Positive rumination can (also) interfere with sleep: A study in a non-clinical sample

Ilana S. Hairston, Lilach Portal, Tal Carmon

Research output: Contribution to journalArticlepeer-review


It is postulated that negative ruminations perpetuate insomnia symptoms by increasing arousal. Less is known about the role of positive rumination. In this study, we set out to test the association between positive and negative ruminations and insomnia symptoms in a non-clinical sample, asking whether reappraisal and suppression moderate the relationship between rumination types and symptoms of insomnia. Methods: A convenience sample of 354 participants (59% women), ages 18–50, responded to online questionnaires regarding symptoms of insomnia (Insomnia Severity Index [ISI]), Emotion Regulation Questionnaire that provides separate scales for Reappraisal and Suppression, Negative Rumination (Ruminative Response Scale), Positive Rumination and Dampening (Responses to Positive Affect questionnaire), and general health and demographics. Results: About 30% of respondents had moderate to severe symptoms of insomnia according to the ISI. The primary hypothesis was tested using three moderation models, where rumination type, emotion regulation styles, and interaction terms were predictors, and ISI scores were the outcome variable. Negative rumination positively predicted ISI (β = 0.56, p < 0.001), while the interaction terms with Reappraisal (β = 0.02, p = 0.575) and Suppression (β = 0.07, p = 0.092) were not significant. Dampening also positively predicted ISI (β = 0.56, p < 0.001), with the interaction term with Reappraisal nearly significant (β = −0.09, p = 0.060), but not with Suppression (β = 0.08, p =0.098). Positive rumination negatively predicted ISI (β = −0.12, p = 0.021), this relationship was reversed with emotion regulation factors in the model (β = 0.11, p = 0.094), where the interaction with Reappraisal (β = 0.13, p = 0.020) and Suppression (β = −0.13, p = 0.024) were both significant. Discussion: Positive Rumination weakly and negatively correlated with ISI, but the combination with Reappraisal was associated with more insomnia symptoms. By contrast, Dampening was associated with more insomnia symptoms, with minimal to no moderating effects. These observations are interpreted in the context of the role of emotion regulation strategies and sleep, and their potential clinical implications.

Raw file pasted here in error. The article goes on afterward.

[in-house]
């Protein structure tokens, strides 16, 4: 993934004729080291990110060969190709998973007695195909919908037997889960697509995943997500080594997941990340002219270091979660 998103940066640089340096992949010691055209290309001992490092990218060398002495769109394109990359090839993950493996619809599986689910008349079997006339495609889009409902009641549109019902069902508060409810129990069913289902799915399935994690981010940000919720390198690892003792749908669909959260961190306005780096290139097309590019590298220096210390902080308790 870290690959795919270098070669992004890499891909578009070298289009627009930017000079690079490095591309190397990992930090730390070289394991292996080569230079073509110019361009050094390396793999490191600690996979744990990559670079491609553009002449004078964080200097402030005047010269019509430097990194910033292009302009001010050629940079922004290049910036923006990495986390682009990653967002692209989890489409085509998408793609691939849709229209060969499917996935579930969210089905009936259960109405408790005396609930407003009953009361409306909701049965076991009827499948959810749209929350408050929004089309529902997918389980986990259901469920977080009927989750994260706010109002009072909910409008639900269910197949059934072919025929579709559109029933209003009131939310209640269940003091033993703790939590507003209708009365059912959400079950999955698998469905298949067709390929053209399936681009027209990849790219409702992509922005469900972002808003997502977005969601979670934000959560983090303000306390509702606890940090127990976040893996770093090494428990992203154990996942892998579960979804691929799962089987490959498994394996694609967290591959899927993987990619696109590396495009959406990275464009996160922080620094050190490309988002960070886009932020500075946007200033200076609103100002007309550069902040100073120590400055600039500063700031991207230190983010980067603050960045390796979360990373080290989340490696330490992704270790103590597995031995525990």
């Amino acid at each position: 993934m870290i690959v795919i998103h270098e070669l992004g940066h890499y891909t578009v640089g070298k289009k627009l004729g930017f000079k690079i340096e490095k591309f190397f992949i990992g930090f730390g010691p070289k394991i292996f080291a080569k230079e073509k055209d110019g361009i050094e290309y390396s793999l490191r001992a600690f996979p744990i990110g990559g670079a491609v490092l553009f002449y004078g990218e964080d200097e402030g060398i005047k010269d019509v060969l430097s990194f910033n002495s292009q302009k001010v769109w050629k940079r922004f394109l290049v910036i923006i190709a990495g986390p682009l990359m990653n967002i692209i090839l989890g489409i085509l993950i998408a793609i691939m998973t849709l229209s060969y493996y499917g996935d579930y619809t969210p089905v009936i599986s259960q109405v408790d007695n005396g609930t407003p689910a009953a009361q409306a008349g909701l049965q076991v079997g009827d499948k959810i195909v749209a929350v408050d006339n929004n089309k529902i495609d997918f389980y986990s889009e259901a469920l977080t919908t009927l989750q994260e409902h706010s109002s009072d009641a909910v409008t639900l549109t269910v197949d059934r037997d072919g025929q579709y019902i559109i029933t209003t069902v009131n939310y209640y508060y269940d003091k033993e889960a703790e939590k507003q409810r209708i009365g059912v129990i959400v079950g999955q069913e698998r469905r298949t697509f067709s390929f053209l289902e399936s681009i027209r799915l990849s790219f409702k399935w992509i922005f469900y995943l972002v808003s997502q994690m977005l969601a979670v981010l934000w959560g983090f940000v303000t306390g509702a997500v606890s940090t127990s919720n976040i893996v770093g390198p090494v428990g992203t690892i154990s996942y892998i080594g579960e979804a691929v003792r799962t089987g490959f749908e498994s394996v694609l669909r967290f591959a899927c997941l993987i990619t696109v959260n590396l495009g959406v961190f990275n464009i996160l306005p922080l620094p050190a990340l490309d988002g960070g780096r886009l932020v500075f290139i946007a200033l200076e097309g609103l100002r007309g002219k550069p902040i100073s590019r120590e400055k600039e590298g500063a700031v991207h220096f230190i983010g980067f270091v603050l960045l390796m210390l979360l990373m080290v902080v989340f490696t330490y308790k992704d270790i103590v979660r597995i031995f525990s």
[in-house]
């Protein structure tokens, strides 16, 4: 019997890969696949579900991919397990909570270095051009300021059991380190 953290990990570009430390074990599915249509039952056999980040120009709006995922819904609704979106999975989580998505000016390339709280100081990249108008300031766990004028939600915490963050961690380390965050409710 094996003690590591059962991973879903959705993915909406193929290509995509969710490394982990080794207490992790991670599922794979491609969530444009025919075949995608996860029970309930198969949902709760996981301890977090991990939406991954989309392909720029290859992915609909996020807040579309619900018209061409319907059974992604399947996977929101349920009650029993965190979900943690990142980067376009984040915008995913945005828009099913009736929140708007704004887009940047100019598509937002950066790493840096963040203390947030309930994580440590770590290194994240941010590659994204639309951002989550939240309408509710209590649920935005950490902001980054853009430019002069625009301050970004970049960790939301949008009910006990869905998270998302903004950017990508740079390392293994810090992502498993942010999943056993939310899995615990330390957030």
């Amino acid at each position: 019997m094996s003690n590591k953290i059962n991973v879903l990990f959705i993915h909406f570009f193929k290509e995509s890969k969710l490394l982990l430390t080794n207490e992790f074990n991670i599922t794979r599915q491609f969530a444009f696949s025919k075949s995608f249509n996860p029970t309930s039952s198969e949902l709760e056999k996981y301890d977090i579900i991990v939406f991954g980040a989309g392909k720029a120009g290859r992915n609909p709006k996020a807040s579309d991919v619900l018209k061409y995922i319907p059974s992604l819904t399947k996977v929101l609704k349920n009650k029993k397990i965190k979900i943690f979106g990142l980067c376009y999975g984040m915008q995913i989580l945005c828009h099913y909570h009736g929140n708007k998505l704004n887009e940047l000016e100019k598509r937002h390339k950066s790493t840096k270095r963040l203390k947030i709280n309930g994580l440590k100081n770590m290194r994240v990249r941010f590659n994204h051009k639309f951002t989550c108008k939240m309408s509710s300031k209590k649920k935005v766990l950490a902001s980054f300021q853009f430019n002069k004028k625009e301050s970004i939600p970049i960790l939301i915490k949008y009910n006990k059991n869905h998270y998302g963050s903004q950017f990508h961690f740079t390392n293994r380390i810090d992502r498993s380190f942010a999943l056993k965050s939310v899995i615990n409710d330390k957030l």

Original languageEnglish
Article number889810
JournalFrontiers in Psychiatry
StatePublished - 9 Aug 2022

Bibliographical note

Publisher Copyright:
Copyright © 2022 Hairston, Portal and Carmon.


  • affect regulation
  • cognitive arousal
  • insomnia
  • reappraisal
  • suppression (psychology)

ASJC Scopus subject areas

  • Psychiatry and Mental health


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